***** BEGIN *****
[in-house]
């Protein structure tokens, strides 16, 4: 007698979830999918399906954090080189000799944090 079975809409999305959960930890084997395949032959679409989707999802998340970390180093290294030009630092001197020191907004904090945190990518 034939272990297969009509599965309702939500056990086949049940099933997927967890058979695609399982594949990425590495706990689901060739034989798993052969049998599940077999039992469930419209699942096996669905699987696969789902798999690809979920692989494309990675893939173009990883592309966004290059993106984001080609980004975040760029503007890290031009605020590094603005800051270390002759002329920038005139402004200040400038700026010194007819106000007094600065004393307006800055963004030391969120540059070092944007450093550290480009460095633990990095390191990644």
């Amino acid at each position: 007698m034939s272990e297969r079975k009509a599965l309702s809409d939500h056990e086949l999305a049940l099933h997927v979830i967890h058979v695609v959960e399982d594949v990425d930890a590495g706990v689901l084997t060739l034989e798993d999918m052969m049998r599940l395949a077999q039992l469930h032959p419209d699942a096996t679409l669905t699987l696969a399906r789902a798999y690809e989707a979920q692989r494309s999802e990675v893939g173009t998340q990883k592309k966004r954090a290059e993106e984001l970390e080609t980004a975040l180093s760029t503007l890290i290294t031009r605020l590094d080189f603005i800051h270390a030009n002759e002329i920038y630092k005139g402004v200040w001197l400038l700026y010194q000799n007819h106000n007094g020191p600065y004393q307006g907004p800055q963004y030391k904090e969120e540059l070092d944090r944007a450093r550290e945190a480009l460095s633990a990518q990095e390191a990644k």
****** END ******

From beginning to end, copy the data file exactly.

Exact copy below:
[in-house]
């Protein structure tokens, strides 16, 4: 007698979830999918399906954090080189000799944090 079975809409999305959960930890084997395949032959679409989707999802998340970390180093290294030009630092001197020191907004904090945190990518 034939272990297969009509599965309702939500056990086949049940099933997927967890058979695609399982594949990425590495706990689901060739034989798993052969049998599940077999039992469930419209699942096996669905699987696969789902798999690809979920692989494309990675893939173009990883592309966004290059993106984001080609980004975040760029503007890290031009605020590094603005800051270390002759002329920038005139402004200040400038700026010194007819106000007094600065004393307006800055963004030391969120540059070092944007450093550290480009460095633990990095390191990644």
């Amino acid at each position: 007698m034939s272990e297969r079975k009509a599965l309702s809409d939500h056990e086949l999305a049940l099933h997927v979830i967890h058979v695609v959960e399982d594949v990425d930890a590495g706990v689901l084997t060739l034989e798993d999918m052969m049998r599940l395949a077999q039992l469930h032959p419209d699942a096996t679409l669905t699987l696969a399906r789902a798999y690809e989707a979920q692989r494309s999802e990675v893939g173009t998340q990883k592309k966004r954090a290059e993106e984001l970390e080609t980004a975040l180093s760029t503007l890290i290294t031009r605020l590094d080189f603005i800051h270390a030009n002759e002329i920038y630092k005139g402004v200040w001197l400038l700026y010194q000799n007819h106000n007094g020191p600065y004393q307006g907004p800055q963004y030391k904090e969120e540059l070092d944090r944007a450093r550290e945190a480009l460095s633990a990518q990095e390191a990644k």